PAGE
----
“From the earliest days of life, the youngest among us are accorded with measures of commitment and esteem that echo our deepest understanding of respect.”
This is the first of three posts about the Montessori Toddler Classroom at Montessori Preschool @ Copperfield.
Part I discusses the beginning of the school day and the Sensorial Montessori work found in the Toddler Classroom.
Our toddler environment (Ages 18 months – 2 ½ years) is specially prepared to provide toddlers many opportunities to explore the natural world, acquire language, and develop socially and independently. The Montessori Method teaches children to care for their environment, themselves, and one another with love and respect.
The Schedule: A Summary
The day starts with the child arriving at school – the child hangs her lunch box and jacket on a hook near her cubby and joins the class for a group lesson. The teacher leads the class in the pledge of allegiance and discusses the date, the days of the week, and an introductory lesson. Children are then dismissed to begin the Montessori work period. The child normally will get a rug and unroll it, and the unrolled rug delineates her individual work space.
This work period encourages toddlers to find their own activities and engage in hands-on lessons to develop concentration, independence, and self-reliance. The teacher also interacts with the children to develop vocabulary and communication skills. The work day concludes with outside play time, lunch, and nap time.
Sensorial in the Toddler Classroom
The Toddler Classroom is also divided into areas common in the Montessori classroom, including Practical Life, Sensorial, Math, and Language.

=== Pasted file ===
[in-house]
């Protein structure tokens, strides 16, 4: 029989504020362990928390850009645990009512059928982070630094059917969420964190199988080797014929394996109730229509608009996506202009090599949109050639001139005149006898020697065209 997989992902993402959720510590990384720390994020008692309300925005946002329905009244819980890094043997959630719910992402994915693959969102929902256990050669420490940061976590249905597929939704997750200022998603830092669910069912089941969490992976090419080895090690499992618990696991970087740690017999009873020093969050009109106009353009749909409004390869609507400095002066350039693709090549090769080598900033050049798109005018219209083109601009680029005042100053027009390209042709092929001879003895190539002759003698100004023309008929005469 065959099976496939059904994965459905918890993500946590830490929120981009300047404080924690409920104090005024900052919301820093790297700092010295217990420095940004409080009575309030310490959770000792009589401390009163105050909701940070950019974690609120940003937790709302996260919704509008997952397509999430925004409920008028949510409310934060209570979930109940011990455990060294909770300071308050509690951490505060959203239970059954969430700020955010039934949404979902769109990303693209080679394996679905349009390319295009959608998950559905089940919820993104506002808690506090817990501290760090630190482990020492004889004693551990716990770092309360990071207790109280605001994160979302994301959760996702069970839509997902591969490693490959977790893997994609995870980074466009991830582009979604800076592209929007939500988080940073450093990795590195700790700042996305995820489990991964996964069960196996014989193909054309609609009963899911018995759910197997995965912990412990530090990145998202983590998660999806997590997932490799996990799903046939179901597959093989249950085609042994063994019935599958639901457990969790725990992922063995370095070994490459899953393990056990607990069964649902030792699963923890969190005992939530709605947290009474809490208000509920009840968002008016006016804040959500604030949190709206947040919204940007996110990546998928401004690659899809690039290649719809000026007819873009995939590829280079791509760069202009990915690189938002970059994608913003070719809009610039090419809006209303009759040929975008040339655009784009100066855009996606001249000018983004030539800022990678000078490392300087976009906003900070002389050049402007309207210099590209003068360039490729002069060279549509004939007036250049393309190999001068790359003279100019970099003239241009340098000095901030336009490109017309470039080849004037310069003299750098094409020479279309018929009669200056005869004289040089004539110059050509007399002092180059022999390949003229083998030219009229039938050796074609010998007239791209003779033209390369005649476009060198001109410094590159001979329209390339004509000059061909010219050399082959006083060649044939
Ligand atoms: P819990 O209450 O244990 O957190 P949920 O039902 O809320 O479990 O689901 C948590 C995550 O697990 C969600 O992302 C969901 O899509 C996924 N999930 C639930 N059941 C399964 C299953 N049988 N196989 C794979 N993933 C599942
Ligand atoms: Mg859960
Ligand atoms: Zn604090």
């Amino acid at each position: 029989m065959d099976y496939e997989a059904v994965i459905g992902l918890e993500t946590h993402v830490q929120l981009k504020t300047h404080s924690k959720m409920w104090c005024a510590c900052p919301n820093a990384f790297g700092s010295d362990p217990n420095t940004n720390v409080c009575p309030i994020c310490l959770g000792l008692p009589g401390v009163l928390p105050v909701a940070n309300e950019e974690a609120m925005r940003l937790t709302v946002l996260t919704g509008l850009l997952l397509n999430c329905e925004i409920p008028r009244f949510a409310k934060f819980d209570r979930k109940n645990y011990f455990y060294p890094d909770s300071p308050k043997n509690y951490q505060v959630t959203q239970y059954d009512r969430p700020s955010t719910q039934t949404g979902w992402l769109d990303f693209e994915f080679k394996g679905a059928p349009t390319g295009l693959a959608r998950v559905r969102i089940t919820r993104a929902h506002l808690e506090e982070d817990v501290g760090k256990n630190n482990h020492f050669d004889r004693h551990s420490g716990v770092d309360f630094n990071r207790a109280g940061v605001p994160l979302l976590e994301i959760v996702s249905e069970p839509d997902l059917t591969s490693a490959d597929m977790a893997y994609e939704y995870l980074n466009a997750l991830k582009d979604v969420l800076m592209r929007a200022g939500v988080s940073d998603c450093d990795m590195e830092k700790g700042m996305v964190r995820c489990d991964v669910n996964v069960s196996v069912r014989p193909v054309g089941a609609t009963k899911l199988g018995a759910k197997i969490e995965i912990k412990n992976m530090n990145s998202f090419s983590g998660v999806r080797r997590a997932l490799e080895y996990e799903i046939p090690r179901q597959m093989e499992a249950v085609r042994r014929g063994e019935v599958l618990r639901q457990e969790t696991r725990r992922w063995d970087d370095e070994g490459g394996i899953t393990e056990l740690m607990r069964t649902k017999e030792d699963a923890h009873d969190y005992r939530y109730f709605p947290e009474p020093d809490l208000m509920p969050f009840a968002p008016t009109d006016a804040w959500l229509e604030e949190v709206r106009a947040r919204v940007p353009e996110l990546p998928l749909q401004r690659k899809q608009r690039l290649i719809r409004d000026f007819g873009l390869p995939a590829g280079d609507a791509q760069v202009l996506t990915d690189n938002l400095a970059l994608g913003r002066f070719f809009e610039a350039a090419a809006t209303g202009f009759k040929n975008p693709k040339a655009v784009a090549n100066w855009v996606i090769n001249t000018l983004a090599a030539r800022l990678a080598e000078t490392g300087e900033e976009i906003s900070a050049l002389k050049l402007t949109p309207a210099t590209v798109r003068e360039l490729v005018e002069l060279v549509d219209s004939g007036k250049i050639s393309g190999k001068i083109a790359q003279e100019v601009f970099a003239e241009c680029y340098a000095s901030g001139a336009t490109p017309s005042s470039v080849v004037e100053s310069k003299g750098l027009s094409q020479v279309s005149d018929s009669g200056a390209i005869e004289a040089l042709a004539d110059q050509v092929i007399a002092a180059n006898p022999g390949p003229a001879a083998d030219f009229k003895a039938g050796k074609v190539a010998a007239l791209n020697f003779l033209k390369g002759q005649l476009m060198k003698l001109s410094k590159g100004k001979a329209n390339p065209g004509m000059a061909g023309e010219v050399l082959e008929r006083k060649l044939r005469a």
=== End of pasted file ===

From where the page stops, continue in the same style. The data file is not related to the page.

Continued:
Sensorial materials in the Toddler Classroom are designed to hone the child’s senses – to develop keen perception for the world around her. For example, a popular material is the Color Tablets – brightly colored wooded planes that are used for matching colors.
However, this is not a simple exercise. The child is taught discipline and concentration by placing the tablets in an organized way in their defined space.
Another classic exercise is the Sound Cylinders. The child holds up cylinders containing various sized grains to their ear and shake them. The different grains produce different sounds, and the child is asked to grade the cylinders from the loudest sound to the softest sound.
Finally, the Montessori Method is often epitomized by Pink Tower and Brown Stair. To most viewers, these appear to be blocks that can be stacked like common building blocks. But the emphasis is not on building, but on understanding the varying size of the blocks. By holding the individual blocks of wood and feeling the varying sizes, children begin to understand the concepts of large and small and the varying degrees of size that exist.
It’s common for children’s manipulatives to show a simplistic view of the world – a world that is red or blue, large or small. However, the Montessori Method offers an alternative view – materials are designed to show the complexities of the world we live in – reds and blues come in many different hues and size is often relative based on a comparison.
Read Parts II and III
Read Part II
Read Part III
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